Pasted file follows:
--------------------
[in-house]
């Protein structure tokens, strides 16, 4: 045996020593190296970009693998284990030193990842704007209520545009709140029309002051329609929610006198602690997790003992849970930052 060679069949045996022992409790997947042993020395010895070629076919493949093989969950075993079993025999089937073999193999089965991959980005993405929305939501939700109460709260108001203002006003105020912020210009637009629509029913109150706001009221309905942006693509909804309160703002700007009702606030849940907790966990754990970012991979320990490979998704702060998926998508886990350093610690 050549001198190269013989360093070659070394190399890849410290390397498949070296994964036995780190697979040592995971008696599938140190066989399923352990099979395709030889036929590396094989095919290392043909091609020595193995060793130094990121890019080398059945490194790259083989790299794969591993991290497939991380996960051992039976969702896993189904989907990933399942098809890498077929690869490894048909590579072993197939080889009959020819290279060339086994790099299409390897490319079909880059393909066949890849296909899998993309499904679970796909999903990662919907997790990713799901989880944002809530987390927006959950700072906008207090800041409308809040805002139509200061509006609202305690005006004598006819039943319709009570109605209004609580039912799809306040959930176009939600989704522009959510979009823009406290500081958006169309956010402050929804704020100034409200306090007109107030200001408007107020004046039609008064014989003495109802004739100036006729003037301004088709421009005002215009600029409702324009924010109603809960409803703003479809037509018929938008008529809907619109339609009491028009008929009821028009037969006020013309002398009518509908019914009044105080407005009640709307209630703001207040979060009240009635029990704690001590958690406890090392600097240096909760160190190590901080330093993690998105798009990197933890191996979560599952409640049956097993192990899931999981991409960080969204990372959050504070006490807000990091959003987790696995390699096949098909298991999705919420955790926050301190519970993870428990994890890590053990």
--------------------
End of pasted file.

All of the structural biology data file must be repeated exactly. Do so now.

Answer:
[in-house]
């Protein structure tokens, strides 16, 4: 045996020593190296970009693998284990030193990842704007209520545009709140029309002051329609929610006198602690997790003992849970930052 060679069949045996022992409790997947042993020395010895070629076919493949093989969950075993079993025999089937073999193999089965991959980005993405929305939501939700109460709260108001203002006003105020912020210009637009629509029913109150706001009221309905942006693509909804309160703002700007009702606030849940907790966990754990970012991979320990490979998704702060998926998508886990350093610690 050549001198190269013989360093070659070394190399890849410290390397498949070296994964036995780190697979040592995971008696599938140190066989399923352990099979395709030889036929590396094989095919290392043909091609020595193995060793130094990121890019080398059945490194790259083989790299794969591993991290497939991380996960051992039976969702896993189904989907990933399942098809890498077929690869490894048909590579072993197939080889009959020819290279060339086994790099299409390897490319079909880059393909066949890849296909899998993309499904679970796909999903990662919907997790990713799901989880944002809530987390927006959950700072906008207090800041409308809040805002139509200061509006609202305690005006004598006819039943319709009570109605209004609580039912799809306040959930176009939600989704522009959510979009823009406290500081958006169309956010402050929804704020100034409200306090007109107030200001408007107020004046039609008064014989003495109802004739100036006729003037301004088709421009005002215009600029409702324009924010109603809960409803703003479809037509018929938008008529809907619109339609009491028009008929009821028009037969006020013309002398009518509908019914009044105080407005009640709307209630703001207040979060009240009635029990704690001590958690406890090392600097240096909760160190190590901080330093993690998105798009990197933890191996979560599952409640049956097993192990899931999981991409960080969204990372959050504070006490807000990091959003987790696995390699096949098909298991999705919420955790926050301190519970993870428990994890890590053990």